26 June 2008
As you know, I leave on a two-week trip to Asia tomorrow morning, with stops in Japan, China, the Republic of Korea and then again to Japan to participate in the G-8 summit meeting in Hokkaido.
This year’s Group of 8 meeting in Hokkaido Toyako has taken on a special urgency. It is no exaggeration to say that we face three crises, all interrelated and demanding our immediate action.
The first and most pressing is the global food crisis.
The second is climate change, and the need to act now if we are to reach an agreement to limit greenhouse gases by the end of next year.
The third is the emergency of development, especially in Africa. We are falling behind on our Millennium Development Goals. If we are to deliver on this promised future, we must take steps today.
Before departing I will send a letter to each of the leaders of the G8 nations, laying out my concerns and requesting their leadership. As I say…if ever there were a time to act, together as one, it is now.
In Hokkaido, I will appeal to world leaders to deliver on the measures agreed to in Rome earlier this month under the UN’s Comprehensive Framework for Action. It offers a roadmap for ending the current food crisis and preventing a recurrence.
As you know, it calls on nations to remove export restrictions and levies on food commodities and reduce agricultural subsidies, particularly in developed countries.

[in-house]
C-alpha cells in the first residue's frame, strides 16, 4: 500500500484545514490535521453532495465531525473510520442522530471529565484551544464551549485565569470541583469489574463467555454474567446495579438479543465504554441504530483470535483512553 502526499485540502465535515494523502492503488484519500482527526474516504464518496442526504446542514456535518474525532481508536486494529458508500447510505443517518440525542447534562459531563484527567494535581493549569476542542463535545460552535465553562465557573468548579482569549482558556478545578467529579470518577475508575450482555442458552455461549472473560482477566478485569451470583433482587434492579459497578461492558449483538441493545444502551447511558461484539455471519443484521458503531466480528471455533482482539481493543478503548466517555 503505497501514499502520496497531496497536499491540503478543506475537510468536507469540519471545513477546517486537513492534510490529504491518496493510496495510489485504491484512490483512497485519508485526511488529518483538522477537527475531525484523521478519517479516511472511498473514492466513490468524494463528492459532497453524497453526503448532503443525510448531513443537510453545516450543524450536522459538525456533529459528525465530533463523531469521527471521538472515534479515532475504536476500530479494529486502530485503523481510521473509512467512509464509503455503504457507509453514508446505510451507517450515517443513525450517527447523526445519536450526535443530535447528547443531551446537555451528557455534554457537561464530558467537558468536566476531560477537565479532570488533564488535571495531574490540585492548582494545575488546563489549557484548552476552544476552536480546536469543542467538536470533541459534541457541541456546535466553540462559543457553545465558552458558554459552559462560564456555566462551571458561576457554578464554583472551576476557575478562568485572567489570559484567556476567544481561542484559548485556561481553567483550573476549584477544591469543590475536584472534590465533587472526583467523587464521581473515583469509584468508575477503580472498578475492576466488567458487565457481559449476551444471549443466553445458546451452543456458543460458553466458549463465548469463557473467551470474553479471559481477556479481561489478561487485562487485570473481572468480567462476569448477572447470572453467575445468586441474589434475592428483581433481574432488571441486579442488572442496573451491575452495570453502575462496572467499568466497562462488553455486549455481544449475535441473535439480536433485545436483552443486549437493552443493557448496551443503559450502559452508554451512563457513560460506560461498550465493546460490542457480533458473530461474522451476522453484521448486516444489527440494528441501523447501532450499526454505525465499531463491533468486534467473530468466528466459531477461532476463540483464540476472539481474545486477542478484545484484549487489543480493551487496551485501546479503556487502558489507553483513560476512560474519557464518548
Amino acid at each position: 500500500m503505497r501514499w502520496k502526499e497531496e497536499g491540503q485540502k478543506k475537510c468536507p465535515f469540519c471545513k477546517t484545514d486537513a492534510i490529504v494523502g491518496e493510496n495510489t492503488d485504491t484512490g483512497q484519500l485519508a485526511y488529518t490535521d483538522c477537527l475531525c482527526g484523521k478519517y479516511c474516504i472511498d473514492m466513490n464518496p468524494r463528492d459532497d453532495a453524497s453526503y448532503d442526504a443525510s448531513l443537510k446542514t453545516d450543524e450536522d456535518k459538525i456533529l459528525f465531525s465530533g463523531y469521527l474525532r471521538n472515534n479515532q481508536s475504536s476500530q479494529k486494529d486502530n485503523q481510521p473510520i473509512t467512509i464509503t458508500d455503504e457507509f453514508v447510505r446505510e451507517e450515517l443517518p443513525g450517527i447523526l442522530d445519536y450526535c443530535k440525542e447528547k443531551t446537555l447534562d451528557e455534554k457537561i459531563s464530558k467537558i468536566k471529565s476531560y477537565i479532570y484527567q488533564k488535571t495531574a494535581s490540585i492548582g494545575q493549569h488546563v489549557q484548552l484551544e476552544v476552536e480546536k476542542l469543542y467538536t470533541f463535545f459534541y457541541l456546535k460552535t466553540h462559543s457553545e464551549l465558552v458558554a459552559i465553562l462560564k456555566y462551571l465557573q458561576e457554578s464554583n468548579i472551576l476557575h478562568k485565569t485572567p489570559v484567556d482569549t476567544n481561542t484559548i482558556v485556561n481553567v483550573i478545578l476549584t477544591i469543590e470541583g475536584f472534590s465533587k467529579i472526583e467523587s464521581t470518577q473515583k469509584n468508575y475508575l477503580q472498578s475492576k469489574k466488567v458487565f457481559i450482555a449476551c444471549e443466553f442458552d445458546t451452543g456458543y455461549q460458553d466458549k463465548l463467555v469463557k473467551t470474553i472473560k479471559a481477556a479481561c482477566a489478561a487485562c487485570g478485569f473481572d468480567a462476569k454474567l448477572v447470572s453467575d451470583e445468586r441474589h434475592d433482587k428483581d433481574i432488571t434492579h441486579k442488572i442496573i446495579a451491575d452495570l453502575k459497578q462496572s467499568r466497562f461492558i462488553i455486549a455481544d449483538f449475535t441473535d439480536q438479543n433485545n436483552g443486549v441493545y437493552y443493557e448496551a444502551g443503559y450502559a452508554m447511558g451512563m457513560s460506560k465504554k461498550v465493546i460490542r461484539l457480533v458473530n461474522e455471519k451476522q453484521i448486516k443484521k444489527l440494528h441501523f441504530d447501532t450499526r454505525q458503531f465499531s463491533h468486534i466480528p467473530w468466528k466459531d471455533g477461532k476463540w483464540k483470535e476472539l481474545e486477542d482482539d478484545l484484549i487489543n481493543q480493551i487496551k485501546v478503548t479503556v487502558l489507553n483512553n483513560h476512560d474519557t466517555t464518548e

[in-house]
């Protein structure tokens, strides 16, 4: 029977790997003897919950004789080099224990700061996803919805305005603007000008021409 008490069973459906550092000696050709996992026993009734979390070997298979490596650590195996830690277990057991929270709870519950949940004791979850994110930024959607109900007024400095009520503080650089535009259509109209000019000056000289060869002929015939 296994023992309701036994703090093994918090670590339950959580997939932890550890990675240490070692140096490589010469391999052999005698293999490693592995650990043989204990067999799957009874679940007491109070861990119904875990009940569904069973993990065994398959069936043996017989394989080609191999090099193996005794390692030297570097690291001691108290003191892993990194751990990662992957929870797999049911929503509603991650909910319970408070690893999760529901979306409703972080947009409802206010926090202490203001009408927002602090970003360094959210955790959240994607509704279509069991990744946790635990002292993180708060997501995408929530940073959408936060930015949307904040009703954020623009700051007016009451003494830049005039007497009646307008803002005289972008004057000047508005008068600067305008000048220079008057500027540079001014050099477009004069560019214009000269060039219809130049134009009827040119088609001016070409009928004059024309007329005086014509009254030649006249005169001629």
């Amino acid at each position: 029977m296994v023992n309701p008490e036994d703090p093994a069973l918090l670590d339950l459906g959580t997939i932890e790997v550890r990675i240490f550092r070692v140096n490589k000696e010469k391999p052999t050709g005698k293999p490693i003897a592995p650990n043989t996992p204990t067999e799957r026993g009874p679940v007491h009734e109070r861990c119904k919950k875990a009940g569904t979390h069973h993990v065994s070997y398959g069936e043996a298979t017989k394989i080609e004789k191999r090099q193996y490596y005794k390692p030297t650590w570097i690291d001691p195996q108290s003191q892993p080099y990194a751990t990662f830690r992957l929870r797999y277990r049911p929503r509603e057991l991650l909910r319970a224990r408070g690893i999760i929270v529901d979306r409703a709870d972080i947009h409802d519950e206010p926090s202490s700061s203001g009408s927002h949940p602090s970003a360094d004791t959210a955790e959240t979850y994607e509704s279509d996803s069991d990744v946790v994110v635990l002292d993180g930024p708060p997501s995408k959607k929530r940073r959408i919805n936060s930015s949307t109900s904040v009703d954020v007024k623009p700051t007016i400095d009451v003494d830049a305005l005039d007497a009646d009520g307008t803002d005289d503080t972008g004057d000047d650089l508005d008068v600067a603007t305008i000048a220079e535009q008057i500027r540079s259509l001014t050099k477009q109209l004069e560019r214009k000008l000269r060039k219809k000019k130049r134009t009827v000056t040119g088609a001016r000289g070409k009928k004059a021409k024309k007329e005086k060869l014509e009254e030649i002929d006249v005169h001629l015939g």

I will also propose that we triple the proportion of Official Development Assistance for agricultural production and rural development. To overcome this crisis, we need nothing less than a second “green revolution.”
Climate change is no less immediate a concern. Floods throughout Asia and in the American Midwest. A third year of drought in Australia. Arctic melting, this year at an accelerated pace. Growing incidents of extreme weather around the world. Do we need more reminders about the urgency of global warming?
We achieved much in Bali last year. Now we must press forward in order to achieve the climate change agreement that the world expects and needs in Copenhagen in 2009.
In Hokkaido, I will ask for short- and medium-term targets for reducing greenhouse gases. It is not enough to talk of change by 2050. If we want real change, we must begin now—with targets for real progress by 2020.
We cannot hope for success in Copenhagen without concrete action in Poznan in December this year. To help the world’s must vulnerable nations to cope with climate change, we must have a fully funded and operational Adaptation Fund in place by the end of this year. We need to take the concrete steps to transfer the latest low-carbon “green” technologies to developing countries.
As I say, we need leadership on all these fronts.
Lastly, the Millennium Development Goals. The food crisis and climate change are slowing, and in some cases reversing, our progress. In Hokkaido we must deliver on our commitments. I will also seek increased funding for specific programs relating to infant and maternal health, community health projects and disease-control—HIV/AIDS, malaria, tuberculosis and neglected tropical diseases.
Ladies and gentlemen,
Seldom has the global community been under such stress. The ties that bind us, as humankind, are fraying. We must work especially hard to preserve them, at this critical juncture, in the interests of our common future.
Thank you very much and I will be happy to answer your questions.